Stephen Maguire admitted he could not cope with the bizarre antics of Dechawat Poomjaeng as the world number 70 and 500-1 title long shot caused a stunning upset on his debut at the Betfair World Championship.
At the age of 34, Sheffield-based Thai potter Poomjaeng is older than most newcomers to the Crucible but in professional snooker terms he is a near novice.
He only joined the main tour last season after years of plugging away in Asia, and Maguire suggested he had not got to grips with the etiquette of the sport after losing 10-9 in the first round to a player the crowds took an instant liking to.
Poomjaeng laughed, smiled and gurned his way through the match, playing some bizarre but often brilliant shots, applauding them on at least two occasions, and repeatedly holding his hand up in apology at the slightest lucky break.
When he spilt water by his seat as the match neared its dramatic conclusion, it was too much for world number five Maguire.
When asked for his take on that incident, Maguire said: "Who knows? I was afraid to look at him in the end.
"Crazy things were happening out there. I just had to switch off.
"I don't think he's the full shilling. I've never seen him before but there's definitely something missing.
"He seems like a really nice boy and very genuine.
"The crowd seemed to take to him and got behind him at the end and he seemed to be enjoying it."
Poomjaeng was as amazed as anyone that he had beaten a player who reached the semi-finals last year.
"It's a big surprise because Maguire is a top-five player and I thought I only had a 10 or 20 per cent chance of beating him," said the former world amateur champion.
At the very beginning of the match, Poomjaeng got lost backstage and fluffed his walkout, before finding the entrance to the arena and striding to the wrong table.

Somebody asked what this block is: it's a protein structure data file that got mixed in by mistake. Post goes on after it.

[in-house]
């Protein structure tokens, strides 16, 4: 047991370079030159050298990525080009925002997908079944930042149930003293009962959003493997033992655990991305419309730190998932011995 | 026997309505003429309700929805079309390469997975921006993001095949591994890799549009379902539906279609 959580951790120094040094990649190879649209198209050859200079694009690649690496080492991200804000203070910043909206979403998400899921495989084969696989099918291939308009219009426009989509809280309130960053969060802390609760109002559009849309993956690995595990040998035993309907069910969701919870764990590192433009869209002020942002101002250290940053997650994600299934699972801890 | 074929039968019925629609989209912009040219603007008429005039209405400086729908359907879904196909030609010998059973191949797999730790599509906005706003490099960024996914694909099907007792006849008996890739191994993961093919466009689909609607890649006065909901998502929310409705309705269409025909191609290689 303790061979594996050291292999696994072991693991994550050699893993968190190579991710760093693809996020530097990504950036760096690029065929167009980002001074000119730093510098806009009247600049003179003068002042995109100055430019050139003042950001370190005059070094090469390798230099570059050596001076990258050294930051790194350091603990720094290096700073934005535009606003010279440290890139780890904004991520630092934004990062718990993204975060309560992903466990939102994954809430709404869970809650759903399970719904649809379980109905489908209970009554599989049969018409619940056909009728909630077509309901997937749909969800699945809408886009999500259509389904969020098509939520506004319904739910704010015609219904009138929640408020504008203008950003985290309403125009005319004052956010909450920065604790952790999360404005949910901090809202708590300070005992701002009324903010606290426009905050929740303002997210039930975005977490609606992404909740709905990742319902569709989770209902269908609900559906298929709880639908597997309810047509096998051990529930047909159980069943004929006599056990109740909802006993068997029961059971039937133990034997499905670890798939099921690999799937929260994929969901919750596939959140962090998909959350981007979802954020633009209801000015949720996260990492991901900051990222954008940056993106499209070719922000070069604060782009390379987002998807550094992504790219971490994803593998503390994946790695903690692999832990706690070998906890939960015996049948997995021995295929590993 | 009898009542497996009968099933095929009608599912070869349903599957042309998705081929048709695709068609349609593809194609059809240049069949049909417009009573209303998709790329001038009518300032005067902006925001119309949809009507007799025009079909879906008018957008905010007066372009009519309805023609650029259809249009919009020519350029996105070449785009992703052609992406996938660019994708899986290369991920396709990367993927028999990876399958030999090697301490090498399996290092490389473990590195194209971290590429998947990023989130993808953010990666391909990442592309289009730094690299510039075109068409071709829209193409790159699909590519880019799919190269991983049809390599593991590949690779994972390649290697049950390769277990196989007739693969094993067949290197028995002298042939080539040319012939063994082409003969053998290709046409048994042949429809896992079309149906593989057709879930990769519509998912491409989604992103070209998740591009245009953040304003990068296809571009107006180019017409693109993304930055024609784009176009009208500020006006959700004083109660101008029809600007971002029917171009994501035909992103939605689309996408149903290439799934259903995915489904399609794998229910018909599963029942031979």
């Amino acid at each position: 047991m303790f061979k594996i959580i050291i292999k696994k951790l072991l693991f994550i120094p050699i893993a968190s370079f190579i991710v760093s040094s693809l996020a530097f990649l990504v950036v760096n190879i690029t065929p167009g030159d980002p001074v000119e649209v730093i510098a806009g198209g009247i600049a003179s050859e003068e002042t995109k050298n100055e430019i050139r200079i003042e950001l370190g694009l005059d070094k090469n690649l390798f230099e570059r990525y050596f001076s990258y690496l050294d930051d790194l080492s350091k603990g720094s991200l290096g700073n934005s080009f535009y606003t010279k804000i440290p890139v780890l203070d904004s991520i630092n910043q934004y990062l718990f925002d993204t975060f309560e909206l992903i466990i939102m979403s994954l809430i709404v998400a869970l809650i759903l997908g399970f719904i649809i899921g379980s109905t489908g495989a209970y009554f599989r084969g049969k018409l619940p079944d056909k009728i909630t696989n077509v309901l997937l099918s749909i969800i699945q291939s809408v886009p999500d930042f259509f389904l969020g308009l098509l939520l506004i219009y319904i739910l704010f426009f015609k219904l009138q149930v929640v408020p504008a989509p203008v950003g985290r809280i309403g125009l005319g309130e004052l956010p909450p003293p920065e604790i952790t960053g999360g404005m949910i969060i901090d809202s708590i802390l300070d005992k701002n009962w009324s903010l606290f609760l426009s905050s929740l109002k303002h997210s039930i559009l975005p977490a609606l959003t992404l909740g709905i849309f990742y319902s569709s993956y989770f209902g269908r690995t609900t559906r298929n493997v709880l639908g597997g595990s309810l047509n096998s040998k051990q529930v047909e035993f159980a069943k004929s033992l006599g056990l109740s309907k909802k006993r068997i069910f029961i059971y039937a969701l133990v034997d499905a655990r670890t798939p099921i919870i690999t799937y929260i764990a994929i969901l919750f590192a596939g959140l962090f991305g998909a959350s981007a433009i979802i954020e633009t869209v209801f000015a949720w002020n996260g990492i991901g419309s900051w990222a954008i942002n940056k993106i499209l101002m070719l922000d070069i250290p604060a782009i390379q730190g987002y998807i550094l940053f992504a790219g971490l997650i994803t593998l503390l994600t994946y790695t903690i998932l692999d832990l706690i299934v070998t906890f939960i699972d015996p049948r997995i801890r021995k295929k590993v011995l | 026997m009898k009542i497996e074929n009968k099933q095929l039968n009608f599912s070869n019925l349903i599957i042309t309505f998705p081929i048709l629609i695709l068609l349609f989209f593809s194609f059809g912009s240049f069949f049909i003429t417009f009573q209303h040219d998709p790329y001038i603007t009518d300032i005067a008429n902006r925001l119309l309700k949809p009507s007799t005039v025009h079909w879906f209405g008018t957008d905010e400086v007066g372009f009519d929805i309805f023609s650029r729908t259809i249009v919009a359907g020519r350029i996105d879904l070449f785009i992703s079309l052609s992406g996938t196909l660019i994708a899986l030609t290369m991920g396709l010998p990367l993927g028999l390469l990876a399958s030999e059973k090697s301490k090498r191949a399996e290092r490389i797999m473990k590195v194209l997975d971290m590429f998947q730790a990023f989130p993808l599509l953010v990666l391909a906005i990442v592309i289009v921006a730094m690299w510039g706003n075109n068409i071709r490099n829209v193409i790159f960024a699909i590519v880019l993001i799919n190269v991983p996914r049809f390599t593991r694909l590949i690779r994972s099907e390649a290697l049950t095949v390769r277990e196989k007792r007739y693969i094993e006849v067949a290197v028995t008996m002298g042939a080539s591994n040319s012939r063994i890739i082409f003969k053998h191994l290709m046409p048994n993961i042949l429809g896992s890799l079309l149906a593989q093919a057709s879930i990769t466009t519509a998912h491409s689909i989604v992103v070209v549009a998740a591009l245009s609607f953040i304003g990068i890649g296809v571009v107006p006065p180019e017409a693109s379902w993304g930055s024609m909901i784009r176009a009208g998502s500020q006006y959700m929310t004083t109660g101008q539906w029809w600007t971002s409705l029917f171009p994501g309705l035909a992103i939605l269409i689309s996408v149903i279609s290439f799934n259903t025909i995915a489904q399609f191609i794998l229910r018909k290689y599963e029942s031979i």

"I go to Thailand and I can't remember my way around, and it was just like that," he said.
Poomjaeng will face Michael White of Wales in the second round, meaning there will be a debutant in the quarter-finals.
Ali Carter will take on Ronnie O'Sullivan in the last 16, seeking revenge for defeat in last year's final.
Carter last night sealed a 10-4 victory over debutant Ben Woollaston and initially fended off questions about O'Sullivan.
With O'Sullivan returning from almost a full year away from the tour, Carter may never have a better chance to beat the four-time world champion, and eventually he acknowledged that.
"I think I'd rather be playing him in the second round than the final, definitely," the 33-year-old Chelmsford cueman said.
"Arguably, it's probably a good time to play him."
Judd Trump was resuming this morning with a 6-3 lead over Dominic Dale, after an opening session in which he made a break of 142, the highest so far in the tournament.
Ding Junhui was also returning this morning, possessing a 7-2 advantage over Scottish veteran Alan McManus.
Hong Kong's Marco Fu carried a 6-3 cushion into the concluding session of his clash with Welsh hope Matthew Stevens, while world number one Mark Selby led by the same margin against Matthew Selt.
Australian Neil Robertson, strongly fancied to win a second world title this year, was beginning his challenge against Robert Milkins this afternoon.